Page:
'Unafraid of the Dark': Studying out of despair

March 29, 1998|By Rafael Alvarez | Rafael Alvarez,SUN STAFF

"Unafraid of the Dark: A Memoir," by Rosemary L. Bray. Random House. 282 pages. $24.

This book reads like a bedtime story: a linear tale about heroes and villains told in simple, vivid language.

Though not as gruesome as Grimm's, Bray's tale is the kind of don't-let-the-bedbugs-bite yarn that no sane adult would subject child to. Yet it's exactly the sort of secret truth that a curious, sensitive kid - one more afraid of not knowing than of knowing - would climb out of bed to eavesdrop upon as the grown-ups talked freely downstairs.

It reminded me of a confession I once heard from a man in pain: "The whole time I was growing up I was petrified of the monsters under the bed when they were out in the living room watching TV."

(In Bray's case, only Daddy played the ogre; a proud, bitter misogynist who seems as though he would just as soon have eaten his children as see them thwarted in whitey's world as he was.)

A children's author and journalist, Bray credits her mother, the welfare system of the 1960s, the discipline of Roman Catholicism and private education for guiding her out of the black poverty of Chicago.

The preface is a small, partisan take on the history of American welfare: "growing up on it, being in the system, leaving it to live my adult life was for me part of [the] crucible of change."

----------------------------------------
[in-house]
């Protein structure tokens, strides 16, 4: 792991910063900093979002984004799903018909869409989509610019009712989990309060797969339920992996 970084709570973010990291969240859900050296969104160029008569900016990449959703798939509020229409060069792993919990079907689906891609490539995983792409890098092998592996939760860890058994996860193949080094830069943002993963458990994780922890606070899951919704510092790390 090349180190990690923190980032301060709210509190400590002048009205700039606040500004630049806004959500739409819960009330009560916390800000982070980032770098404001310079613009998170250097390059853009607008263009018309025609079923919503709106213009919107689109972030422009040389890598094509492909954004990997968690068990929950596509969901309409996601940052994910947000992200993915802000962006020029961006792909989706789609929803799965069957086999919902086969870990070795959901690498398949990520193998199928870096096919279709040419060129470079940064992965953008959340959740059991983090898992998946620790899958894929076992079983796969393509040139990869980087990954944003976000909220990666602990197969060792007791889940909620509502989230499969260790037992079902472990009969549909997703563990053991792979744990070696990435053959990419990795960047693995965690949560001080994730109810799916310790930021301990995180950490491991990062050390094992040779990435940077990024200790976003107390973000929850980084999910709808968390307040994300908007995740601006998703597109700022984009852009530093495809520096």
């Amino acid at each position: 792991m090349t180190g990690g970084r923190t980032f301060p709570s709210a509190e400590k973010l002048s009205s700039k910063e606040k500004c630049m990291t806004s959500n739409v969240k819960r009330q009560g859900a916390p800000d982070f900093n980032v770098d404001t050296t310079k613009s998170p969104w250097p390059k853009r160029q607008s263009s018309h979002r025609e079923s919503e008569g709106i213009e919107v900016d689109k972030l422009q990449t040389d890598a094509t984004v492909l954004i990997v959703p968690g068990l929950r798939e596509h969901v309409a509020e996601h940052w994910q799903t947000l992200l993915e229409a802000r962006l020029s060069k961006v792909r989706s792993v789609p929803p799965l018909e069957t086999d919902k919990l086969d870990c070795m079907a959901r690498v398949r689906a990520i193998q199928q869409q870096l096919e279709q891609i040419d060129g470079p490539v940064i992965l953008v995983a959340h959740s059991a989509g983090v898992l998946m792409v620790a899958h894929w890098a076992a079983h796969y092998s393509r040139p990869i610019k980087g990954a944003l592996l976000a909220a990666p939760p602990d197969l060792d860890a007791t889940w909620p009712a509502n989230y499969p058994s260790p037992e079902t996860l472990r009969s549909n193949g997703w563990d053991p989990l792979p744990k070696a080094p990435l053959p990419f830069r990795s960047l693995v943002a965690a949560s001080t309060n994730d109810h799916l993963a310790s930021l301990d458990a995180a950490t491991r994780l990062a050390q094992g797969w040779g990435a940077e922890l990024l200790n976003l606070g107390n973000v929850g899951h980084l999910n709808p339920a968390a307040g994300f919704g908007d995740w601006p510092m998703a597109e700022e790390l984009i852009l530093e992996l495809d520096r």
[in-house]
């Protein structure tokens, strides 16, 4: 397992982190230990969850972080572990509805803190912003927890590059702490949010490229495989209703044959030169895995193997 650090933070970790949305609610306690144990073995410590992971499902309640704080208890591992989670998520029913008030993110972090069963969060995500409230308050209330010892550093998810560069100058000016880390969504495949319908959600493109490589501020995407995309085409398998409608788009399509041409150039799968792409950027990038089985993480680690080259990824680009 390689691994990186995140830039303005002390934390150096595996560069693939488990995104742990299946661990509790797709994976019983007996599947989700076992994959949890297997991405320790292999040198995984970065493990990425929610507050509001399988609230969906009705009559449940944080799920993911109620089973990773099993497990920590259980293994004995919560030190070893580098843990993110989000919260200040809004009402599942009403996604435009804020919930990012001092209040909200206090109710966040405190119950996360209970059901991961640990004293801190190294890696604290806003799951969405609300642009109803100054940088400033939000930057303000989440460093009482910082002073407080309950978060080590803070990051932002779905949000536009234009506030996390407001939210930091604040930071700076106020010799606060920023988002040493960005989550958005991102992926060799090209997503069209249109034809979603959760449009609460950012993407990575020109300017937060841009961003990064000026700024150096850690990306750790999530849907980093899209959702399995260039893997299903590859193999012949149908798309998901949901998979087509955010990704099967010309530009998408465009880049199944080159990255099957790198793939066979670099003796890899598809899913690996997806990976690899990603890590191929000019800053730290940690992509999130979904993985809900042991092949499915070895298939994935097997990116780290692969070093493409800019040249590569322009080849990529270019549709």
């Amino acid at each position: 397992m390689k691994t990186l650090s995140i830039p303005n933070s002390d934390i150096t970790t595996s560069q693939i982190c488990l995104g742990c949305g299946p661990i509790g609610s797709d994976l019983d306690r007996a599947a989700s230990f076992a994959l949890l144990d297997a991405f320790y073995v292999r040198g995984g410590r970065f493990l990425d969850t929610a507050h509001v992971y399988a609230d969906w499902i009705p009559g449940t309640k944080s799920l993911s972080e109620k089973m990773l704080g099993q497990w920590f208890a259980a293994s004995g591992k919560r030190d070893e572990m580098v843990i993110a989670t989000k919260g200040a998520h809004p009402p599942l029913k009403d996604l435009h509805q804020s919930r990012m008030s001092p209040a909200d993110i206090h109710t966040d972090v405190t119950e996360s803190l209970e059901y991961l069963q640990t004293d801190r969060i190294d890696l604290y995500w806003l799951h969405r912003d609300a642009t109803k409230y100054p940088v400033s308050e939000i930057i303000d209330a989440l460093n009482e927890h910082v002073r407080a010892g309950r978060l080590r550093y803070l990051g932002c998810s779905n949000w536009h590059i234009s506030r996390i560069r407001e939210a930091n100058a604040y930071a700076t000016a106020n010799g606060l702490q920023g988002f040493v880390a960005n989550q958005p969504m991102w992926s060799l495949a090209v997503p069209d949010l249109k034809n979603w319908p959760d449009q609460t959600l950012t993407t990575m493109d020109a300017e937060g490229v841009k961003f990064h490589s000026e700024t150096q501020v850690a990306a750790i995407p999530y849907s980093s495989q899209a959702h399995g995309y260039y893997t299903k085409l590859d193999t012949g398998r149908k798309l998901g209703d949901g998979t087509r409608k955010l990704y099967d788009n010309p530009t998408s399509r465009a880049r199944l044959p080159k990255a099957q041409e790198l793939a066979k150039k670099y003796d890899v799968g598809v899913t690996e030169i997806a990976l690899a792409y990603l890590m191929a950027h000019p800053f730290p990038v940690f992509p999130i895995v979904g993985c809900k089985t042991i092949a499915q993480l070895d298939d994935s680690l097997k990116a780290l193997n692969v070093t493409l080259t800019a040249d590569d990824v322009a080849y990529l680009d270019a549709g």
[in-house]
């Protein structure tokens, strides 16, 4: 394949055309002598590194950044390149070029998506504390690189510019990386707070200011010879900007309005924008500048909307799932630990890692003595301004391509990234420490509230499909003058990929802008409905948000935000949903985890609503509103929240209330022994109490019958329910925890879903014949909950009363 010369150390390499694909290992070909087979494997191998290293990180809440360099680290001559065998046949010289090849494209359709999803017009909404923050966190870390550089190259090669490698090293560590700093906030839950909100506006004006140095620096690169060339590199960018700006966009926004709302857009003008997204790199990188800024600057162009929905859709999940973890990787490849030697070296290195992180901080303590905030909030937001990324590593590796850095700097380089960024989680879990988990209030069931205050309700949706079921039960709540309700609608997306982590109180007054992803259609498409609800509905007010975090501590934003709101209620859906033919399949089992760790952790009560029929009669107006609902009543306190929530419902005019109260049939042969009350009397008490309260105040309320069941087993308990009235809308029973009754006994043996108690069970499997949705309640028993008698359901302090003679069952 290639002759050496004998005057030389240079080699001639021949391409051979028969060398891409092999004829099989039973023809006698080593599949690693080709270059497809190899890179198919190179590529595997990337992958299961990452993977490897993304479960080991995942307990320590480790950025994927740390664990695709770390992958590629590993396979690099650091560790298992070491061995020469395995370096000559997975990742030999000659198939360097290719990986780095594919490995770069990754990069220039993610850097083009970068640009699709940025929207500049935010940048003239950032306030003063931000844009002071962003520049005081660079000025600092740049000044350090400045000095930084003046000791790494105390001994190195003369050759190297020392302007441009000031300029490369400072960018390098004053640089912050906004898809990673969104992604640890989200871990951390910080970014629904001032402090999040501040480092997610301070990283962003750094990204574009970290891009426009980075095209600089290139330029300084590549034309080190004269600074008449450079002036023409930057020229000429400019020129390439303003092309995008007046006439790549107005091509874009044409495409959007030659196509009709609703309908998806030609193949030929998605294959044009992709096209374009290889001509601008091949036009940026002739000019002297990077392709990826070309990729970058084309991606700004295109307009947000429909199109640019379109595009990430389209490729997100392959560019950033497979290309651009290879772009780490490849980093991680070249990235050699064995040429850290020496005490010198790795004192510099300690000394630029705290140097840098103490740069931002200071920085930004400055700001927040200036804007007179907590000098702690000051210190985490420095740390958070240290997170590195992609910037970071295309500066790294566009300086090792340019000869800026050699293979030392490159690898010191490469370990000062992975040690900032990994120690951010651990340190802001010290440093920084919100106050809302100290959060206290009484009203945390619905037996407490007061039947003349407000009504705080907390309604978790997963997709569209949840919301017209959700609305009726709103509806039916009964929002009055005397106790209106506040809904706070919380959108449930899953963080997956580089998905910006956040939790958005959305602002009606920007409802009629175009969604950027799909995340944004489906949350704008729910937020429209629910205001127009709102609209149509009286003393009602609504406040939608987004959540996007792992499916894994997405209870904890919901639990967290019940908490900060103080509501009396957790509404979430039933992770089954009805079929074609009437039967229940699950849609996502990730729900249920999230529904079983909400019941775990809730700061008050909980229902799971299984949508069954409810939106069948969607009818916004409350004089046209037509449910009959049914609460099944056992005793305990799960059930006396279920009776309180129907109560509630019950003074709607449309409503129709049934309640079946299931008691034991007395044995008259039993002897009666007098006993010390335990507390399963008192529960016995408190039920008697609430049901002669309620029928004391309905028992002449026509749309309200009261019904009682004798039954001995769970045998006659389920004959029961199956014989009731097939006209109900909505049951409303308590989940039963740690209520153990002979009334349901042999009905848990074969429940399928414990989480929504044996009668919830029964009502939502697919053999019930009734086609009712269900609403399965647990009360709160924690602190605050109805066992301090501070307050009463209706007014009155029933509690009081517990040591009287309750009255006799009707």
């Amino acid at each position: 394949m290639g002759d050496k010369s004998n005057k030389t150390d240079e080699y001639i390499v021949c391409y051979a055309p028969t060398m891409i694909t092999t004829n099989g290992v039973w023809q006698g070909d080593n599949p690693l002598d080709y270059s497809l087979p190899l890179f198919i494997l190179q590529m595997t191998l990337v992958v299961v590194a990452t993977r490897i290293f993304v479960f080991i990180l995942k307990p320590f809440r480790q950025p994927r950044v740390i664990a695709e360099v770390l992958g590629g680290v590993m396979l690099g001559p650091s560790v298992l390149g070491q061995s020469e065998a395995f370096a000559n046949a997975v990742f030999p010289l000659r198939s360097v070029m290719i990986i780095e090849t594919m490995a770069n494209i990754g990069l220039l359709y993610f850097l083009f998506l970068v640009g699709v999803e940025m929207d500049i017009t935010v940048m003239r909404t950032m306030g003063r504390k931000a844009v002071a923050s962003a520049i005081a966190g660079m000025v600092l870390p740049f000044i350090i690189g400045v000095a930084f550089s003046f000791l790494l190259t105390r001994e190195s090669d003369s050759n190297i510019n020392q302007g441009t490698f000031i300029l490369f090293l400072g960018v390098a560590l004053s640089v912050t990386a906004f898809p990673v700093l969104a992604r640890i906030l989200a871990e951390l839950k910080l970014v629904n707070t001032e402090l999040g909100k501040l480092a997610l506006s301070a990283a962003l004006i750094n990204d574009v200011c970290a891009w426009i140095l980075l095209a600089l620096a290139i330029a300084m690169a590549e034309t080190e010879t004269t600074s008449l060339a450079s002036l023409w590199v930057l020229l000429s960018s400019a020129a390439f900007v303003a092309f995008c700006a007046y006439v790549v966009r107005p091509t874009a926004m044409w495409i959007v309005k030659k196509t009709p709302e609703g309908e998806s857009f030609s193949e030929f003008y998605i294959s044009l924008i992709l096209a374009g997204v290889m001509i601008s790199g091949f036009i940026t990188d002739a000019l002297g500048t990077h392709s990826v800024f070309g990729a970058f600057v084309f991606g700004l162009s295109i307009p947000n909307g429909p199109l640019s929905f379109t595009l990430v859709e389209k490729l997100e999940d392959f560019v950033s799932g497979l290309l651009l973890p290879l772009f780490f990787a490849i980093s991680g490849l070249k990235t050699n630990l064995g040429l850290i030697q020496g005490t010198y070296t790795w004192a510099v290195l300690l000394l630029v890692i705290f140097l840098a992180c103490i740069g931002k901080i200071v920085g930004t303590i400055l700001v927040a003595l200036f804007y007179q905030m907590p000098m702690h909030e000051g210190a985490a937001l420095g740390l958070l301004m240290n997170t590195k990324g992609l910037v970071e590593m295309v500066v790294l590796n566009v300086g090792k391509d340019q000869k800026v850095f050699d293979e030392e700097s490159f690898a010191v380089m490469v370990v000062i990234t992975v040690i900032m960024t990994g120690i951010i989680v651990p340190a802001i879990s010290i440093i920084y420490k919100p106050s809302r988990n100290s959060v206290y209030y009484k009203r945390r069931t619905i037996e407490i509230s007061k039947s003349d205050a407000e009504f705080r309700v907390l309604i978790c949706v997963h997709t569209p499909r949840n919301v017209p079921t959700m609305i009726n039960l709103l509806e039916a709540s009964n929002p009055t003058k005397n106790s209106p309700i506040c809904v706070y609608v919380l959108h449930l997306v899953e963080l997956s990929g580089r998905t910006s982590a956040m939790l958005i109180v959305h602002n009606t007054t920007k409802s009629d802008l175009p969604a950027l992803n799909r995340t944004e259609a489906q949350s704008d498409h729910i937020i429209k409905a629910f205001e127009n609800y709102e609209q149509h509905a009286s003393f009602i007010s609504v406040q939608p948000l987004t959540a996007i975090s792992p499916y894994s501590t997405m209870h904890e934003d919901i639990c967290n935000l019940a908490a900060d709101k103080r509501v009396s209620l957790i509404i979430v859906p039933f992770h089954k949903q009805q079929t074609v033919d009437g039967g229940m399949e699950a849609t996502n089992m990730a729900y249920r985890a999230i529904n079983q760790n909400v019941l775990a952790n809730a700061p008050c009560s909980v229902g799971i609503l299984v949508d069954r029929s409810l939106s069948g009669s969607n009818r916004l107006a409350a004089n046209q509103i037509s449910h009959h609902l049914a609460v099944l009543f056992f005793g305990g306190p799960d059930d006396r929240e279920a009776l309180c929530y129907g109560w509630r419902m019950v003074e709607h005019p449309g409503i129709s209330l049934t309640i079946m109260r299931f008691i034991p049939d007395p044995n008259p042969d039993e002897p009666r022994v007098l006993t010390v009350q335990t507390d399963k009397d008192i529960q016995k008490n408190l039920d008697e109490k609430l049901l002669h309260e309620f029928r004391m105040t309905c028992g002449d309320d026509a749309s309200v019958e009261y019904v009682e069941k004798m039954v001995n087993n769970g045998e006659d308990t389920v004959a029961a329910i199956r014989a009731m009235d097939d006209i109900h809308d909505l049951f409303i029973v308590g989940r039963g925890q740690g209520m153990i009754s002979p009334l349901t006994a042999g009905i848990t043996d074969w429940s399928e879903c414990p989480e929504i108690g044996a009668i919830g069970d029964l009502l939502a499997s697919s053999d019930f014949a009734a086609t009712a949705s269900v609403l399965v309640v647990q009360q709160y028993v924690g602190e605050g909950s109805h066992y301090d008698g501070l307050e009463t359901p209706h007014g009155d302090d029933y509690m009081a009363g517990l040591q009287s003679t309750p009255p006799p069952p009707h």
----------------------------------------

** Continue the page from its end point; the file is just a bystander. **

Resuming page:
The epilogue says that the welfare reform of 1996: " . . . obliterated the country's obligation to its poorest citizens. . . . the momentum was on the side of punishment and blame. . . ."

In between are plaintive parables explaining why Bray feels this way; 40 years of remembrance from a poor girl whose intelligence and love of books (literature for escape, protection and advancement) were matched with a fiercely devoted mother who was able to stay home and raise her family because of Aid to Dependent Children.

Along with God's grace - "trouble don't last always," her mama liked to say - this combination took Rosemary Bray from ghettos that lashed black folks with blues to the white strongholds of Yale, suburbia, and the upper middle class.

Once she's made it - nearly from the momemt assimilation begins despite a racism that nips at her regardless of education or money - Bray's story becomes less interesting by virtue of her becoming more like everybody else.

Her recounting of falling in love, looking for work, setting up house and having kids reads like the diary of a split-level soccer mom, almost as bland as those silly holiday flags people hang from their windows.

Yet by the time you get to this stuff, you know she has earned the right to luxuriate in the mundane.

Of her days on the staff of the New York Times Book Review, Bray writes: "Part of the joy of reading is the hope of deciphering a writer's secret, rooting for his or her success."

The joy in reading "Unafraid of the Dark" is knowing that behind the doors to some of Baltimore's derelict rowhouses - with or without welfare reform - there must be a child and a parent making a pact to study their way out of despair.

It doesn't take too long to decipher Bray's secret. Isn't that why people write memoirs, to rattle the skeletons and cut out their hearts?

And you'd have to be a mean stick of wood not to root for her.

Rafael Alvarez has been a reporter for The Sun for 17 years. His "The Fountain of Highlandtown," a collection of short fiction, was published in 1997.

Pub Date: 3/29/98

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